What are real world applications of trigonometry?
Why do I have to learn trigonometry?
Where will I ever use this in real life?
Anyone who has taught trigonometry has heard these questions. Our answers usually involve Engineering applications, finding heights of buildings, surveying or maybe stock market or business cycles. Below are some examples of applications of trigonometry in situations where the use of trigonometry might be unexpected. These questions were sent to Quandaries and Queries, the question and answer service at Math Central.
The first quesion comes from Kent, a business owner and artisan who creates and sells metal sculptures. He is looking for the dimensions required to make a threedimensional, five pointed star.
I am looking for a formula that will give me a layout for a 3 dimensional 5 pointed star. I want to form it out of sheet metal, using 5 polygons and soldering them at the apex. Can you please help me with this? I would like to be able to give the formula the height of the star from the bottom two points to the top point and also how deep the star is. Thank you very much!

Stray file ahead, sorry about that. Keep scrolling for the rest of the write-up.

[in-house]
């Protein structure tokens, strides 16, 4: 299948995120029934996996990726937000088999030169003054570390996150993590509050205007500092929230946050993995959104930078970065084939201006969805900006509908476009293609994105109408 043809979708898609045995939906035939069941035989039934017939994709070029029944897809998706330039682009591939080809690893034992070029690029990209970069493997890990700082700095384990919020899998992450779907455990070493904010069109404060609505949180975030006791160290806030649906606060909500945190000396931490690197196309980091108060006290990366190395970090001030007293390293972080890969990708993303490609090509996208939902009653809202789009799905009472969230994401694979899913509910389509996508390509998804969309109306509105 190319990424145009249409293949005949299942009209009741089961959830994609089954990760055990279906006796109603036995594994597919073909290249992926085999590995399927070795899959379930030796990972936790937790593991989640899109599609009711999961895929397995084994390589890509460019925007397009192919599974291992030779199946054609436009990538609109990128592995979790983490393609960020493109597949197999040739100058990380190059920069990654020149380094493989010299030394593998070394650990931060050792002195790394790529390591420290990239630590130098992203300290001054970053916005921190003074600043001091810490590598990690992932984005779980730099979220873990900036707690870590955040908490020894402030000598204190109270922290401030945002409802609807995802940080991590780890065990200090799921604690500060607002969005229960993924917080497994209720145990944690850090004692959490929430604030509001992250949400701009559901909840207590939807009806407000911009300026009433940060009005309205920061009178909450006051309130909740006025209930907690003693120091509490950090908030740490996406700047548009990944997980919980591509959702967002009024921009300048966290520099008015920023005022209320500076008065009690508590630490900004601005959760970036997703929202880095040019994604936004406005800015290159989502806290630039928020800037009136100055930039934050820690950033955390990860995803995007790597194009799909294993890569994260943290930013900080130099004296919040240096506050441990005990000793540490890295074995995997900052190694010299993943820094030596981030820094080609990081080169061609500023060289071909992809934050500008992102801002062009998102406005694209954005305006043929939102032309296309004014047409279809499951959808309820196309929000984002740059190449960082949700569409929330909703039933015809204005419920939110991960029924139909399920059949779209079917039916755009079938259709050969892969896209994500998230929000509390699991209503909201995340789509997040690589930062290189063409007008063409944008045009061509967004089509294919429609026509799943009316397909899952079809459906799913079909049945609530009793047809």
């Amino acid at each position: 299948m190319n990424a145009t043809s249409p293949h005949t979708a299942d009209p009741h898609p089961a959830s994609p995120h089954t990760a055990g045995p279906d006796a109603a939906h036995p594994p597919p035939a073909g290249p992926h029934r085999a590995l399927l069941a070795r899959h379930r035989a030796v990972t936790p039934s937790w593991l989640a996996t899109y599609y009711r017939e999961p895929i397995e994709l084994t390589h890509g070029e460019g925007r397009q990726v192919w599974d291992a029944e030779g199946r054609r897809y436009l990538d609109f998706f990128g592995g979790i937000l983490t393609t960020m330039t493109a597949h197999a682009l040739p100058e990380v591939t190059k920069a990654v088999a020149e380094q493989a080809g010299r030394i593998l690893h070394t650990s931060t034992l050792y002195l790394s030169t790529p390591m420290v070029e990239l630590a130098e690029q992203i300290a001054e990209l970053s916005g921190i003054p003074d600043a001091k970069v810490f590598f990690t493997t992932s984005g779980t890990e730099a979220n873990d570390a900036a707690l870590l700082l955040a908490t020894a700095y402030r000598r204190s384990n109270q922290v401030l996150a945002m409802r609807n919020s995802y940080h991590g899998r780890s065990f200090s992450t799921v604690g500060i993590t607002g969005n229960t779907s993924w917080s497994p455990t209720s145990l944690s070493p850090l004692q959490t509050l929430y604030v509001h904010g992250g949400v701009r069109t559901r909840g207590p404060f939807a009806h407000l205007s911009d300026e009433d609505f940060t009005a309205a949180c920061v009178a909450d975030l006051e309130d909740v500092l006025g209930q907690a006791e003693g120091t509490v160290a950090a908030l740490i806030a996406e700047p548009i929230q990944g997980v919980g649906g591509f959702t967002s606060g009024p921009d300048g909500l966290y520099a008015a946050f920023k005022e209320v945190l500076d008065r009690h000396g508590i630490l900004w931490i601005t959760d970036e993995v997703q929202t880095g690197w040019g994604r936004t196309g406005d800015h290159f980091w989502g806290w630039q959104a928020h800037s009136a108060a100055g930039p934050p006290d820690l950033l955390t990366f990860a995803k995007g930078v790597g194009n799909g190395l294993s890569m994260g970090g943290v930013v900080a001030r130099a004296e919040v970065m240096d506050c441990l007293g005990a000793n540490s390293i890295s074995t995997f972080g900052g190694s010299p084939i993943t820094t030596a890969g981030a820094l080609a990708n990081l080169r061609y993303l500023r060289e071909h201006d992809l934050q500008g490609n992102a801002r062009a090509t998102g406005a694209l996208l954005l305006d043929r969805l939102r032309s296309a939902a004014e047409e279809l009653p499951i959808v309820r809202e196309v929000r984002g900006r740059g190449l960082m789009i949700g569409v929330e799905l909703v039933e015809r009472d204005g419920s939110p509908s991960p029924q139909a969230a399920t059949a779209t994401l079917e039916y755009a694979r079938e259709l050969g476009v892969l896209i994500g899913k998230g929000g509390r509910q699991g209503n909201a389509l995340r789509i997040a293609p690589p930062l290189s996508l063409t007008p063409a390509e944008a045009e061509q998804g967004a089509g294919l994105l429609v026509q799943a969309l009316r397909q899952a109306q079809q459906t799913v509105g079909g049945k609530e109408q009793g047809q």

Judi solved his problem and her solution appears in the Quandaries and Queries database. (She also has instructions on how to make a paper star.) Kent made his star and sent us the pictures below of the completed project in place,
and a closeup of the star.
The second question comes from Claudia, a frustrated homeowner who knew that her property assessment was being calculated inappropriately and wanted to know the correct area of her lot.
I own a piece of property that I need to know the square feet for assessment purposes. The figure they came up with is wrong. They measured from one point to another and halved the sums but that means I own the cul de sac and we don't. My lot is 55 feet wide and one side is 108.96 feet and the other side is 146.04 that extends all the way to a circle. The front of the lot on the cul de sac is stated on the survey like this. 78.21 feet where R=40 feet. This large arc is taken off the size of our land. How many square feet is our lot.
Her lot is in the shape of a rectangle with a circular piece removed, as in the diagram below.
Harley used trigonometry to calculate the area of her lot and show that this area had indeed been miscalculated.
Go to Math Central
To return to the previous page use your browser's back button.